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Application of the Border Gateway Protocol in the Internet
RFC 1655

Document type: RFC - Proposed Standard (July 1994)
Obsoleted by RFC 1772
Obsoletes RFC 1268
Document stream: IETF
Last updated: 2013-03-02
Other versions: plain text, pdf, html

IETF State: (None)
Document shepherd: No shepherd assigned

IESG State: RFC 1655 (Proposed Standard)
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Network Working Group                                         Y. Rekhter
Request for Comments: 1655        T.J. Watson Research Center, IBM Corp.
Obsoletes: 1268                                                 P. Gross
Category: Standards Track                                            MCI
                                                                 Editors
                                                               July 1994

       Application of the Border Gateway Protocol in the Internet

Status of this Memo

   This document specifies an Internet standards track protocol for the
   Internet community, and requests discussion and suggestions for
   improvements.  Please refer to the current edition of the "Internet
   Official Protocol Standards" (STD 1) for the standardization state
   and status of this protocol.  Distribution of this memo is unlimited.

Abstract

   This document, together with its companion document, "A Border
   Gateway Protocol 4 (BGP-4)", define an inter-autonomous system
   routing protocol for the Internet.  "A Border Gateway Protocol 4
   (BGP-4)" defines the BGP protocol specification, and this document
   describes the usage of the BGP in the Internet.

   Information about the progress of BGP can be monitored and/or
   reported on the BGP mailing list (bgp@ans.net).

Acknowledgements

   This document was originally published as RFC 1164 in June 1990,
   jointly authored by Jeffrey C. Honig (Cornell University), Dave Katz
   (MERIT), Matt Mathis (PSC), Yakov Rekhter (IBM), and Jessica Yu
   (MERIT).

   The following also made key contributions to RFC 1164 -- Guy Almes
   (ANS, then at Rice University), Kirk Lougheed (cisco Systems), Hans-
   Werner Braun (SDSC, then at MERIT), and Sue Hares (MERIT).

   We like to explicitly thank Bob Braden (ISI) for the review of the
   previous version of this document.

   This updated version of the document is the product of the IETF BGP
   Working Group with Phill Gross (MCI) and Yakov Rekhter (IBM) as
   editors.

Rekhter & Gross                                                 [Page 1]
RFC 1655                   BGP-4 Application                   July 1994

   John Moy (Proteon) contributed Section 7 "Required set of supported
   routing policies".

   Scott Brim (Cornell University) contributed the basis for Section 8
   "Interaction with other exterior routing protocols".

   Most of the text in Section 9 was contributed by Gerry Meyer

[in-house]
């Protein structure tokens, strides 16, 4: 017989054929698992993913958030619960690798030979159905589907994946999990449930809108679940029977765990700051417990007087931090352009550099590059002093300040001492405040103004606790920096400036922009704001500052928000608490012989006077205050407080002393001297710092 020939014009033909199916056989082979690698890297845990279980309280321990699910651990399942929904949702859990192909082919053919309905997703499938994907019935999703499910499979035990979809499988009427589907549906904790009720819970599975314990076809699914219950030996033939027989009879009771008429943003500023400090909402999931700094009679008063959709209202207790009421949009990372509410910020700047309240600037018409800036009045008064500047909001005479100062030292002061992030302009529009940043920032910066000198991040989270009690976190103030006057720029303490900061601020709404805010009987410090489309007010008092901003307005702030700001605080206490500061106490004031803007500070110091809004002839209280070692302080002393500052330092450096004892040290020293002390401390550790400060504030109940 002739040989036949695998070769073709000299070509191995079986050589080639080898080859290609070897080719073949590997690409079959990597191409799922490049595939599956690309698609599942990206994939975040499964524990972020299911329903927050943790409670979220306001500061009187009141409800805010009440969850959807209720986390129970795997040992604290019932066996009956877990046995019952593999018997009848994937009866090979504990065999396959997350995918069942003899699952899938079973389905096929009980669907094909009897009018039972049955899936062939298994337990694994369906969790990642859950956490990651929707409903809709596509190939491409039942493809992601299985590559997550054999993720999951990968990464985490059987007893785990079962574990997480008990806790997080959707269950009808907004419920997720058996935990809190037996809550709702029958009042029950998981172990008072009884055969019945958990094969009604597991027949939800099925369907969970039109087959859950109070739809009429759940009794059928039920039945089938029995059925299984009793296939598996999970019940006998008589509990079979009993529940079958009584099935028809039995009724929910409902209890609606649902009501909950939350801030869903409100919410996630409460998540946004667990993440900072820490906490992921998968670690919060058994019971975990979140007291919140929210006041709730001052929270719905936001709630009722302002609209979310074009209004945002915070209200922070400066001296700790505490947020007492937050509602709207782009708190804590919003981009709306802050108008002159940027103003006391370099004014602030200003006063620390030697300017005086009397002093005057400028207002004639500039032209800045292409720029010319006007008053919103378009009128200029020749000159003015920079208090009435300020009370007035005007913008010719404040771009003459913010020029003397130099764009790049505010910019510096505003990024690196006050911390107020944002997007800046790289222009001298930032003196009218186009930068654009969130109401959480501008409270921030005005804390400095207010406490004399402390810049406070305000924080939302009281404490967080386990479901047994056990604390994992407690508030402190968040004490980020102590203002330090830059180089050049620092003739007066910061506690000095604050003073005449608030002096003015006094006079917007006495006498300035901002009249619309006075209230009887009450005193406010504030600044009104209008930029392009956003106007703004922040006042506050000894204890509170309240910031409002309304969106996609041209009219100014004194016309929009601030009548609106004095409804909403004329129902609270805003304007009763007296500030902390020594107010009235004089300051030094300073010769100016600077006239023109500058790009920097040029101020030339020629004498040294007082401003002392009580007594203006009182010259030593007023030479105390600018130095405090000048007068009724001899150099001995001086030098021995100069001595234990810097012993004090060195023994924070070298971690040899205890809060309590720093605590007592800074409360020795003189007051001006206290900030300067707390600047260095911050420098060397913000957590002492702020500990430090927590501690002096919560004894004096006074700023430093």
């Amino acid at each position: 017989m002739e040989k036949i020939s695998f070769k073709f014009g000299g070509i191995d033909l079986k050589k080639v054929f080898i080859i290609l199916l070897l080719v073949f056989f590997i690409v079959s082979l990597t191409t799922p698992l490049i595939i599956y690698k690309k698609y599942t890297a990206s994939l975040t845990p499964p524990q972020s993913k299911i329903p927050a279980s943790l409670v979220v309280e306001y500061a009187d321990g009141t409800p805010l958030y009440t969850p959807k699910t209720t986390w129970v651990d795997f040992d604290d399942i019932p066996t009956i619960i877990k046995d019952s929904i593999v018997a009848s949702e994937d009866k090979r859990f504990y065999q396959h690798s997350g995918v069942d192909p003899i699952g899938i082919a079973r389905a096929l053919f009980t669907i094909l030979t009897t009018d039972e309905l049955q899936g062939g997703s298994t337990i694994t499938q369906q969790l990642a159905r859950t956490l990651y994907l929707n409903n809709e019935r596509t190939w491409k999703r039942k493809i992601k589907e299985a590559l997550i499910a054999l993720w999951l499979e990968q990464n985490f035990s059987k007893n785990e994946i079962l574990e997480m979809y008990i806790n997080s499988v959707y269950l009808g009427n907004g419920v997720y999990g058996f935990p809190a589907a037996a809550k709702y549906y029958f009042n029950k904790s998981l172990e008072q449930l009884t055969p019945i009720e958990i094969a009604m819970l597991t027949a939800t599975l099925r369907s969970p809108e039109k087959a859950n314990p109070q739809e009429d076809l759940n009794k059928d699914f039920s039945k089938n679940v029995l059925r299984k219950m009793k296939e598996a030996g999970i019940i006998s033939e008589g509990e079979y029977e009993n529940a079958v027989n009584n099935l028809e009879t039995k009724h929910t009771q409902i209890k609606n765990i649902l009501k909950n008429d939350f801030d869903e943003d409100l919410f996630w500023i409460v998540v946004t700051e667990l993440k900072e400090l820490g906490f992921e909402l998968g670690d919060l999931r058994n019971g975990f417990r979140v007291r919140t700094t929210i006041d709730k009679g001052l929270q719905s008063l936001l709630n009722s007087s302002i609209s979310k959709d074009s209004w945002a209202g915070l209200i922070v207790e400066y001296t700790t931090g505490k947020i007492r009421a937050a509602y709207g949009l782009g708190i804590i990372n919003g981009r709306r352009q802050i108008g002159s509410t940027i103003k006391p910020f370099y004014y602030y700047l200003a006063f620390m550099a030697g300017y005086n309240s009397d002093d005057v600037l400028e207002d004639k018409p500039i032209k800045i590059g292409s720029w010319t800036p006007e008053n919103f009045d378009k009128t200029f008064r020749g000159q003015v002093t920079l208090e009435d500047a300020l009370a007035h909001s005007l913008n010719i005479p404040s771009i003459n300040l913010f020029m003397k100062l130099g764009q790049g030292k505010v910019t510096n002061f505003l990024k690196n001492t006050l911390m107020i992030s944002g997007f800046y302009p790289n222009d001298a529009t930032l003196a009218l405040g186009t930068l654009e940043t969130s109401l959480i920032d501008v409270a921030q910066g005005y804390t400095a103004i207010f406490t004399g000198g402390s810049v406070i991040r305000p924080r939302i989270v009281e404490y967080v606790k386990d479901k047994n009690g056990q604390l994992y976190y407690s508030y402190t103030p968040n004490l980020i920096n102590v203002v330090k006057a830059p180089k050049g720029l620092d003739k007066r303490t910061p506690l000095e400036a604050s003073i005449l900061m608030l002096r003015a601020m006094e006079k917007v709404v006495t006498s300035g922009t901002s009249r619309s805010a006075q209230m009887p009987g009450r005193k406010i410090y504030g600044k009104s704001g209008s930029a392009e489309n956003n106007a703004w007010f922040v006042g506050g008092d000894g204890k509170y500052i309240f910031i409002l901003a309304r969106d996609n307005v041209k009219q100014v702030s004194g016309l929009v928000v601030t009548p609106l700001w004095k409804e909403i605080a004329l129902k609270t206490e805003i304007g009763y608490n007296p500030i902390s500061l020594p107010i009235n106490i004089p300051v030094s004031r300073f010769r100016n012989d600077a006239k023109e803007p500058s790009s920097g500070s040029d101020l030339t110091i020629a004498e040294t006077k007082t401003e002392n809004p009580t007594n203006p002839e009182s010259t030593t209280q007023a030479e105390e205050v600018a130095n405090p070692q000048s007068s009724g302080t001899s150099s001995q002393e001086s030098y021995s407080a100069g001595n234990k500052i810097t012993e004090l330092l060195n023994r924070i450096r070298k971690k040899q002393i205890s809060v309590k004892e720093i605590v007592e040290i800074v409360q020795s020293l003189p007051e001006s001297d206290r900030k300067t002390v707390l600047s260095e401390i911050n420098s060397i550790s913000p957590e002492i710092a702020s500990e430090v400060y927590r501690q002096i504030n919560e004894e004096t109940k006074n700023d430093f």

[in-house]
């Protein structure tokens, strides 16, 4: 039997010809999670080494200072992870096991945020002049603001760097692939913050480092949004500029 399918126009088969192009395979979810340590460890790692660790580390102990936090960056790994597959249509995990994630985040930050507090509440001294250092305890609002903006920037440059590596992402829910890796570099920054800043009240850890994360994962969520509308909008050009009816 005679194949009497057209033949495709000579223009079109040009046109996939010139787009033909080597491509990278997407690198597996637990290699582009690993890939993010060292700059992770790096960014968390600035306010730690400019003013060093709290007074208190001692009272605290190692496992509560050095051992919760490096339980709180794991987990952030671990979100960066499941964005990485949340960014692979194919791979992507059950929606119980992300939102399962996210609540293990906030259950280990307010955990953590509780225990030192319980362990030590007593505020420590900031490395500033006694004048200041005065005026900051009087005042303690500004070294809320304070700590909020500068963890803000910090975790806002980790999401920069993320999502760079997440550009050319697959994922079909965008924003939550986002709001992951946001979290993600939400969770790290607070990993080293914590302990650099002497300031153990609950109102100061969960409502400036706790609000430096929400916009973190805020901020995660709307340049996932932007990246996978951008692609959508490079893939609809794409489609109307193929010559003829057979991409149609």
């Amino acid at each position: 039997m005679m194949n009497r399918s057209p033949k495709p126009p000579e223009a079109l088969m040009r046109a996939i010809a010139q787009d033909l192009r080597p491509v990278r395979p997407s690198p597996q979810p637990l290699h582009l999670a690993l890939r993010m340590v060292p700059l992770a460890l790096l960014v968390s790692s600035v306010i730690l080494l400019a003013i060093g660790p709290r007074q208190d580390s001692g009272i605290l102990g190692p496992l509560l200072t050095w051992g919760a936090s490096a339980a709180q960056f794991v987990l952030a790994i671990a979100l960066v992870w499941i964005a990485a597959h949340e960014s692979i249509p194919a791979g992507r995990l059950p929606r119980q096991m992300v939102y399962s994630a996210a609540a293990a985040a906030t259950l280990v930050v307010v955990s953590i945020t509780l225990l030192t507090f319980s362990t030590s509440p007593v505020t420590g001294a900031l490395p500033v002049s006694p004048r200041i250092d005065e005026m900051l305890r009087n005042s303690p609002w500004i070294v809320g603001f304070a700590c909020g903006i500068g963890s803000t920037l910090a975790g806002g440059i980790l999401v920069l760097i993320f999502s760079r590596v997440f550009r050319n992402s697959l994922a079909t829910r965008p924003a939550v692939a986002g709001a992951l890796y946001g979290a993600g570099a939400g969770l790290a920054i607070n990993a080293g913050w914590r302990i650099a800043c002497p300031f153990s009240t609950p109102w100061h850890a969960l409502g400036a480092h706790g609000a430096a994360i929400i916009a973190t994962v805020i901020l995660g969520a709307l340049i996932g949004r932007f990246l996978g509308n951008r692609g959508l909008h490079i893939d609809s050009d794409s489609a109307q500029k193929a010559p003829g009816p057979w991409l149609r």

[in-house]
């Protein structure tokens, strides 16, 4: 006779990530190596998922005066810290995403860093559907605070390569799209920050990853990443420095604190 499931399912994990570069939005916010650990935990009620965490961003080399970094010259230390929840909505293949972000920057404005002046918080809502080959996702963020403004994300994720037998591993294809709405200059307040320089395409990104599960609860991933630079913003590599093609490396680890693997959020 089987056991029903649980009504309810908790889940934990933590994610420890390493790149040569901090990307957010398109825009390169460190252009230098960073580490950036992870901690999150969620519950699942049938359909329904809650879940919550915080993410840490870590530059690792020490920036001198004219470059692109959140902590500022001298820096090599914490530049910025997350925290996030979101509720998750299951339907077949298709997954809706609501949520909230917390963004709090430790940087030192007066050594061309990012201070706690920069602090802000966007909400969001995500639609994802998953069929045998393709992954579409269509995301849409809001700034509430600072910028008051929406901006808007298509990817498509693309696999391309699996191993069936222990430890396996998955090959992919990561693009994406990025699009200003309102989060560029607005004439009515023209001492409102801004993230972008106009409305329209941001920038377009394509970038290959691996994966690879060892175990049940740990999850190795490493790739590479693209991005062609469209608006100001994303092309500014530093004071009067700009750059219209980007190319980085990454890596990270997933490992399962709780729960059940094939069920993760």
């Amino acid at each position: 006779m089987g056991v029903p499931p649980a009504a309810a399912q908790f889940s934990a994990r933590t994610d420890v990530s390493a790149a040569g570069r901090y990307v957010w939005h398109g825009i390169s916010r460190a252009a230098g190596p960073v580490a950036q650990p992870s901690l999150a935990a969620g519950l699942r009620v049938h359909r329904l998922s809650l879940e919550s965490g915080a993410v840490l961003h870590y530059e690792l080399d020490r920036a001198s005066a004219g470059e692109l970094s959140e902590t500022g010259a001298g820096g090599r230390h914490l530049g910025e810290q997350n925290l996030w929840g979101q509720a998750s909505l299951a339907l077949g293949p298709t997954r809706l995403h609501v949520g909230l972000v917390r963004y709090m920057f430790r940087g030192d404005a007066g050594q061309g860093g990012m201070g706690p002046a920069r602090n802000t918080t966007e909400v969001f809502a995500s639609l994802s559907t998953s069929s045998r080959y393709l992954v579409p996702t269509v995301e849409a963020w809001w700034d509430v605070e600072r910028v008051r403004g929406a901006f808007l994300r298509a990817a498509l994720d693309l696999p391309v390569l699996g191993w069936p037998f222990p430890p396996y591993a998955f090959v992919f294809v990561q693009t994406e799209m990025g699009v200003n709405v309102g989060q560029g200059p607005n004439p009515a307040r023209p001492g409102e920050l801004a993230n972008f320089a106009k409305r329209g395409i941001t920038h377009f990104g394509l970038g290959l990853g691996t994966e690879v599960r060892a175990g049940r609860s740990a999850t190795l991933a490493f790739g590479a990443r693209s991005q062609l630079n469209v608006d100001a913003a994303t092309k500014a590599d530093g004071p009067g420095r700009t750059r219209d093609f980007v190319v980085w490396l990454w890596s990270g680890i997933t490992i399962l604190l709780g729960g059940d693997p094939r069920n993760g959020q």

(Spider).

   Parts of the Introduction were taken almost verbatim from [3].

   We would like to acknowledge Dan Long (NEARNET) and Tony Li (cisco
   Systems) for their review and comments on the current version of the
   document.

1. Introduction

   This memo describes the use of the Border Gateway Protocol (BGP) [1]
   in the Internet environment. BGP is an inter-Autonomous System
   routing protocol. The network reachability information exchanged via
   BGP provides sufficient information to detect routing loops and
   enforce routing decisions based on performance preference and policy
   constraints as outlined in RFC 1104 [2]. In particular, BGP exchanges
   routing information containing full AS paths and enforces routing
   policies based on configuration information.

   As the Internet has evolved and grown over in recent years, it has
   become painfully evident that it is soon to face several serious
   scaling problems. These include:

       - Exhaustion of the class-B network address space. One
         fundamental cause of this problem is the lack of a network
         class of a size which is appropriate for mid-sized
         organization; class-C, with a maximum of 254 host addresses, is
         too small while class-B, which allows up to 65534 addresses, is
         too large to be densely populated.

       - Growth of routing tables in Internet routers are beyond the
         ability of current software (and people) to effectively manage.

       - Eventual exhaustion of the 32-bit IP address space.

   It has become clear that the first two of these problems are likely
   to become critical within the next one to three years.  Classless
   inter-domain routing (CIDR) attempts to deal with these problems by
   proposing a mechanism to slow the growth of the routing table and the
   need for allocating new IP network numbers. It does not attempt to
   solve the third problem, which is of a more long-term nature, but

Rekhter & Gross                                                 [Page 2]
RFC 1655                   BGP-4 Application                   July 1994

   instead endeavors to ease enough of the short to mid-term
   difficulties to allow the Internet to continue to function
   efficiently while progress is made on a longer- term solution.

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